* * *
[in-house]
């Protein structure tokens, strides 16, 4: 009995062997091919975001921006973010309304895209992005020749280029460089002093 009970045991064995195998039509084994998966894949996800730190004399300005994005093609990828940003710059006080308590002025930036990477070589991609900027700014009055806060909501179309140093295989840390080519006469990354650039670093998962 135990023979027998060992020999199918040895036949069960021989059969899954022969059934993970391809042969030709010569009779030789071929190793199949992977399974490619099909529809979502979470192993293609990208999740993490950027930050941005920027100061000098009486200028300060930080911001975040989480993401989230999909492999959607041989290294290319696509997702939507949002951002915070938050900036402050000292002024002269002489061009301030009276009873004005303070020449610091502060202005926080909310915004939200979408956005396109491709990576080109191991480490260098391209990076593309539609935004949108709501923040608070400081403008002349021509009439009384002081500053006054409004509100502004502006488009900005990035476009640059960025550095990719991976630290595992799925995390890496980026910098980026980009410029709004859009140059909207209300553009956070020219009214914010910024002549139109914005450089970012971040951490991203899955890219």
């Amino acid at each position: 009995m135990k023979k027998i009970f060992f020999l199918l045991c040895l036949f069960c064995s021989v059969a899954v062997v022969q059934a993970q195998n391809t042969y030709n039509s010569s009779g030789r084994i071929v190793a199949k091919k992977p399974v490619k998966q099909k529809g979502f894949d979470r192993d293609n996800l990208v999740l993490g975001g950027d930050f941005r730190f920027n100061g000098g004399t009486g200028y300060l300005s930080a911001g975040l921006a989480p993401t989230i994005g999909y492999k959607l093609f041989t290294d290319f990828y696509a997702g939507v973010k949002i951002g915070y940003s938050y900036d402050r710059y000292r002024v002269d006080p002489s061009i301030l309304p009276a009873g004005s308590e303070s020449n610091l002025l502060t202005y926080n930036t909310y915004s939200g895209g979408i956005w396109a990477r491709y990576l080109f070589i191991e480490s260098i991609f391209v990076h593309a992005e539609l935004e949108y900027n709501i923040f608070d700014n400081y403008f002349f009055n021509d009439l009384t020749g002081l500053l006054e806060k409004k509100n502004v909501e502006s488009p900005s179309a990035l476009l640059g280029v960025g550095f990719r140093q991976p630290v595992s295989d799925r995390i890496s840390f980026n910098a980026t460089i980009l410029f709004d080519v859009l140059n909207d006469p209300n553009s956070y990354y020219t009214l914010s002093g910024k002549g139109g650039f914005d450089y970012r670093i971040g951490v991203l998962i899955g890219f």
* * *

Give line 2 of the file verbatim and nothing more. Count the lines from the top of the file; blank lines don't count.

């Protein structure tokens, strides 16, 4: 009995062997091919975001921006973010309304895209992005020749280029460089002093 009970045991064995195998039509084994998966894949996800730190004399300005994005093609990828940003710059006080308590002025930036990477070589991609900027700014009055806060909501179309140093295989840390080519006469990354650039670093998962 135990023979027998060992020999199918040895036949069960021989059969899954022969059934993970391809042969030709010569009779030789071929190793199949992977399974490619099909529809979502979470192993293609990208999740993490950027930050941005920027100061000098009486200028300060930080911001975040989480993401989230999909492999959607041989290294290319696509997702939507949002951002915070938050900036402050000292002024002269002489061009301030009276009873004005303070020449610091502060202005926080909310915004939200979408956005396109491709990576080109191991480490260098391209990076593309539609935004949108709501923040608070400081403008002349021509009439009384002081500053006054409004509100502004502006488009900005990035476009640059960025550095990719991976630290595992799925995390890496980026910098980026980009410029709004859009140059909207209300553009956070020219009214914010910024002549139109914005450089970012971040951490991203899955890219």